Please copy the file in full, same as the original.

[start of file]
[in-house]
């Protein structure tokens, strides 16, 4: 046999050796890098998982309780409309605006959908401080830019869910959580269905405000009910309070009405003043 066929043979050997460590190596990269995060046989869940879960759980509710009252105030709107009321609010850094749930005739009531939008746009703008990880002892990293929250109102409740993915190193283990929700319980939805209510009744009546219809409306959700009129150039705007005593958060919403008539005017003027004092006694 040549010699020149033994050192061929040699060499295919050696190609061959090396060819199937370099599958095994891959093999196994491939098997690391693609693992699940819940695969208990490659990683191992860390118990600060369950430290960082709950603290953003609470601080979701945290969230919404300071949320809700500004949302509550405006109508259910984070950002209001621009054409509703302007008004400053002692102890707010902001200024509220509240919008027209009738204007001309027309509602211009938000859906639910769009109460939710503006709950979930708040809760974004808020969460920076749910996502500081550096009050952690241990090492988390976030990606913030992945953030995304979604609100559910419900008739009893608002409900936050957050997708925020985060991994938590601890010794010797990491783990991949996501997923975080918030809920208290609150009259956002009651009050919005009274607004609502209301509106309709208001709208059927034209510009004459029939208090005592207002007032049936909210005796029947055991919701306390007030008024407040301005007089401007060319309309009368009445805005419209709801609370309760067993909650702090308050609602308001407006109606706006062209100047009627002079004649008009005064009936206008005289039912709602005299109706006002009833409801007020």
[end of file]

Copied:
[in-house]
């Protein structure tokens, strides 16, 4: 046999050796890098998982309780409309605006959908401080830019869910959580269905405000009910309070009405003043 066929043979050997460590190596990269995060046989869940879960759980509710009252105030709107009321609010850094749930005739009531939008746009703008990880002892990293929250109102409740993915190193283990929700319980939805209510009744009546219809409306959700009129150039705007005593958060919403008539005017003027004092006694 040549010699020149033994050192061929040699060499295919050696190609061959090396060819199937370099599958095994891959093999196994491939098997690391693609693992699940819940695969208990490659990683191992860390118990600060369950430290960082709950603290953003609470601080979701945290969230919404300071949320809700500004949302509550405006109508259910984070950002209001621009054409509703302007008004400053002692102890707010902001200024509220509240919008027209009738204007001309027309509602211009938000859906639910769009109460939710503006709950979930708040809760974004808020969460920076749910996502500081550096009050952690241990090492988390976030990606913030992945953030995304979604609100559910419900008739009893608002409900936050957050997708925020985060991994938590601890010794010797990491783990991949996501997923975080918030809920208290609150009259956002009651009050919005009274607004609502209301509106309709208001709208059927034209510009004459029939208090005592207002007032049936909210005796029947055991919701306390007030008024407040301005007089401007060319309309009368009445805005419209709801609370309760067993909650702090308050609602308001407006109606706006062209100047009627002079004649008009005064009936206008005289039912709602005299109706006002009833409801007020």